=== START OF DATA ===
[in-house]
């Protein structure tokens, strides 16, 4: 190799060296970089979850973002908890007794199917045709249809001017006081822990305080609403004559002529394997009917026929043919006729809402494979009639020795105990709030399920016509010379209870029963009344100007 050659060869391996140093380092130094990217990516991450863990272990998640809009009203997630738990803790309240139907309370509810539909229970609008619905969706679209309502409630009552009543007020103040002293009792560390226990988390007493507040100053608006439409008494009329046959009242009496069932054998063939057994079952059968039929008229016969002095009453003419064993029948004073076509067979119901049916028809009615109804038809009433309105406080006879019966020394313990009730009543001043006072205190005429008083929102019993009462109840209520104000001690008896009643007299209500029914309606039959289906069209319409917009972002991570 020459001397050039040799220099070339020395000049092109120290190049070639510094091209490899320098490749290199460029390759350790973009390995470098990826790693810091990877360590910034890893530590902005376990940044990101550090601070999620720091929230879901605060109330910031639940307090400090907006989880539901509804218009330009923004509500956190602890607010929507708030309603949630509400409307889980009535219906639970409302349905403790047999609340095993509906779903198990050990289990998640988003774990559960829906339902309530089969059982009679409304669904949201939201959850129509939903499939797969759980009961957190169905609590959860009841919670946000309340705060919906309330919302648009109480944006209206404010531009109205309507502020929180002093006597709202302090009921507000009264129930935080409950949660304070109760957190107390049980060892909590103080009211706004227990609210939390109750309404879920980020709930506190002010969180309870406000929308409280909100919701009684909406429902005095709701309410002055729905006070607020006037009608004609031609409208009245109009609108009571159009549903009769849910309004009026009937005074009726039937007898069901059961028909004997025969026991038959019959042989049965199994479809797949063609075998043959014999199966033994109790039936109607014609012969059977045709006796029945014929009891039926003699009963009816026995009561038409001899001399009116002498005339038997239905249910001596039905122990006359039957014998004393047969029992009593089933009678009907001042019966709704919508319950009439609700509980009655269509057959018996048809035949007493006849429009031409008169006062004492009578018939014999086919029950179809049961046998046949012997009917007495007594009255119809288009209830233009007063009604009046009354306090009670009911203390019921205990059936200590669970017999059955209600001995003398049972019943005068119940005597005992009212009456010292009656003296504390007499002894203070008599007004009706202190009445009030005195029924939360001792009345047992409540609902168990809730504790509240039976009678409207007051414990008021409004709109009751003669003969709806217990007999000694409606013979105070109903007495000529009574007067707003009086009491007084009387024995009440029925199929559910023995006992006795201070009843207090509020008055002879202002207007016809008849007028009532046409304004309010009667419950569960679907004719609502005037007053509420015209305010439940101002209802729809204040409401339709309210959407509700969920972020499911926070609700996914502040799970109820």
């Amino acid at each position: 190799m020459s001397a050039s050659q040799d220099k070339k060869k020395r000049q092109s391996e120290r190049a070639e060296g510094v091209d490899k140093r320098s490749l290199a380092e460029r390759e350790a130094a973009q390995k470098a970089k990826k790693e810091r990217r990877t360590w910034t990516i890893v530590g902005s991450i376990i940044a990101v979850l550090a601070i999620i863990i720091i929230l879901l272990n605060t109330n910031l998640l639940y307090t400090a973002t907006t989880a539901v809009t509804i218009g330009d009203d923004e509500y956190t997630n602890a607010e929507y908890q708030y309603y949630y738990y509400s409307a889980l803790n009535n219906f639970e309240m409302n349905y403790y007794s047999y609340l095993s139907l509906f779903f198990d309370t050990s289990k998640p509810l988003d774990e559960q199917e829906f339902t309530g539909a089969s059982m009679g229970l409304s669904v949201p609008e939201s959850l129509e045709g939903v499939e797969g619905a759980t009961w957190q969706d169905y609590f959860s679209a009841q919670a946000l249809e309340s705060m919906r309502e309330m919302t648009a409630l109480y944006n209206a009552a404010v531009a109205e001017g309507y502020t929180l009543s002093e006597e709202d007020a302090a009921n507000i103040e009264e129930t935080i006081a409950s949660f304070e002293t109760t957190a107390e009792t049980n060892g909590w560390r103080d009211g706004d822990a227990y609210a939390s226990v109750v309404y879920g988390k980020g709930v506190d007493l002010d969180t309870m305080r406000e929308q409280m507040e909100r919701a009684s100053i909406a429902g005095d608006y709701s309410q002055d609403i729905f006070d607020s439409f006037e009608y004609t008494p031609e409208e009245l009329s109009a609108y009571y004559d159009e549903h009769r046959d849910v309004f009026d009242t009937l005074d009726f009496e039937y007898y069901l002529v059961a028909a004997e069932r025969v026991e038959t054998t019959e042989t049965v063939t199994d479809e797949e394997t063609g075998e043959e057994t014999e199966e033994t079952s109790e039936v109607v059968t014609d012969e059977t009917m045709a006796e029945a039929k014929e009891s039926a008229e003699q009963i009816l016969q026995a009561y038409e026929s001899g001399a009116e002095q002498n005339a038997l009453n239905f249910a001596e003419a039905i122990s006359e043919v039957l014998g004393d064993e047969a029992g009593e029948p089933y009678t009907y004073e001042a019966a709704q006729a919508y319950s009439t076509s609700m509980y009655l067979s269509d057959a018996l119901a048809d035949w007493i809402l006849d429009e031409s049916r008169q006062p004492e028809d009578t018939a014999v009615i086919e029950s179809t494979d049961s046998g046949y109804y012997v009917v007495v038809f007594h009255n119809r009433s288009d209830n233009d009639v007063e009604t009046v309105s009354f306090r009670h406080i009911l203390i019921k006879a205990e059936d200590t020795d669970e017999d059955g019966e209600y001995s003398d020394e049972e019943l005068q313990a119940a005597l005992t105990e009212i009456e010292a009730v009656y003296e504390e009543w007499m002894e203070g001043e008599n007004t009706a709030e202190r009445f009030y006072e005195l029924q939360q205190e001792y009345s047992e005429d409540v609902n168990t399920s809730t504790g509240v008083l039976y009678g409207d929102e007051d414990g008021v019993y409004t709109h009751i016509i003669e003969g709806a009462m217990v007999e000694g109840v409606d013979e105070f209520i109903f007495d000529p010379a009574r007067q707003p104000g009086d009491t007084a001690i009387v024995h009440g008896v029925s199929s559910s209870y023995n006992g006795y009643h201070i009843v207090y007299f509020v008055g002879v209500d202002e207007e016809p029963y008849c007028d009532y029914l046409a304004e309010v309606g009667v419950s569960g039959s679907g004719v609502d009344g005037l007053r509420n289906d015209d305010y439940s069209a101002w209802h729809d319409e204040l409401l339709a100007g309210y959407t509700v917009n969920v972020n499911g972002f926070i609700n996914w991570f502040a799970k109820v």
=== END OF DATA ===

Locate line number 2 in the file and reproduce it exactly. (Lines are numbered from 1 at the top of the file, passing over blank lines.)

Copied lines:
């Protein structure tokens, strides 16, 4: 190799060296970089979850973002908890007794199917045709249809001017006081822990305080609403004559002529394997009917026929043919006729809402494979009639020795105990709030399920016509010379209870029963009344100007 050659060869391996140093380092130094990217990516991450863990272990998640809009009203997630738990803790309240139907309370509810539909229970609008619905969706679209309502409630009552009543007020103040002293009792560390226990988390007493507040100053608006439409008494009329046959009242009496069932054998063939057994079952059968039929008229016969002095009453003419064993029948004073076509067979119901049916028809009615109804038809009433309105406080006879019966020394313990009730009543001043006072205190005429008083929102019993009462109840209520104000001690008896009643007299209500029914309606039959289906069209319409917009972002991570 020459001397050039040799220099070339020395000049092109120290190049070639510094091209490899320098490749290199460029390759350790973009390995470098990826790693810091990877360590910034890893530590902005376990940044990101550090601070999620720091929230879901605060109330910031639940307090400090907006989880539901509804218009330009923004509500956190602890607010929507708030309603949630509400409307889980009535219906639970409302349905403790047999609340095993509906779903198990050990289990998640988003774990559960829906339902309530089969059982009679409304669904949201939201959850129509939903499939797969759980009961957190169905609590959860009841919670946000309340705060919906309330919302648009109480944006209206404010531009109205309507502020929180002093006597709202302090009921507000009264129930935080409950949660304070109760957190107390049980060892909590103080009211706004227990609210939390109750309404879920980020709930506190002010969180309870406000929308409280909100919701009684909406429902005095709701309410002055729905006070607020006037009608004609031609409208009245109009609108009571159009549903009769849910309004009026009937005074009726039937007898069901059961028909004997025969026991038959019959042989049965199994479809797949063609075998043959014999199966033994109790039936109607014609012969059977045709006796029945014929009891039926003699009963009816026995009561038409001899001399009116002498005339038997239905249910001596039905122990006359039957014998004393047969029992009593089933009678009907001042019966709704919508319950009439609700509980009655269509057959018996048809035949007493006849429009031409008169006062004492009578018939014999086919029950179809049961046998046949012997009917007495007594009255119809288009209830233009007063009604009046009354306090009670009911203390019921205990059936200590669970017999059955209600001995003398049972019943005068119940005597005992009212009456010292009656003296504390007499002894203070008599007004009706202190009445009030005195029924939360001792009345047992409540609902168990809730504790509240039976009678409207007051414990008021409004709109009751003669003969709806217990007999000694409606013979105070109903007495000529009574007067707003009086009491007084009387024995009440029925199929559910023995006992006795201070009843207090509020008055002879202002207007016809008849007028009532046409304004309010009667419950569960679907004719609502005037007053509420015209305010439940101002209802729809204040409401339709309210959407509700969920972020499911926070609700996914502040799970109820």